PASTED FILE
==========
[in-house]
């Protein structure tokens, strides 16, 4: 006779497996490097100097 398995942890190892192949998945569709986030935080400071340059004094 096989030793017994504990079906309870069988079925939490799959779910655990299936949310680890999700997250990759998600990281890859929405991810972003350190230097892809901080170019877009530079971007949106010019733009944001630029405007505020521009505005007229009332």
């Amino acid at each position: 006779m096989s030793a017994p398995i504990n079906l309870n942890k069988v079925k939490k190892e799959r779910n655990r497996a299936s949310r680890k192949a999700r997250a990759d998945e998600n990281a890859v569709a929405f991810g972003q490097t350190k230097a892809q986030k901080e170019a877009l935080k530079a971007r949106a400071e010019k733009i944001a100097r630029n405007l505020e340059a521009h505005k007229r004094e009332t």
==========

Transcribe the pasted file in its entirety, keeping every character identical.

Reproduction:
[in-house]
């Protein structure tokens, strides 16, 4: 006779497996490097100097 398995942890190892192949998945569709986030935080400071340059004094 096989030793017994504990079906309870069988079925939490799959779910655990299936949310680890999700997250990759998600990281890859929405991810972003350190230097892809901080170019877009530079971007949106010019733009944001630029405007505020521009505005007229009332």
């Amino acid at each position: 006779m096989s030793a017994p398995i504990n079906l309870n942890k069988v079925k939490k190892e799959r779910n655990r497996a299936s949310r680890k192949a999700r997250a990759d998945e998600n990281a890859v569709a929405f991810g972003q490097t350190k230097a892809q986030k901080e170019a877009l935080k530079a971007r949106a400071e010019k733009i944001a100097r630029n405007l505020e340059a521009h505005k007229r004094e009332t």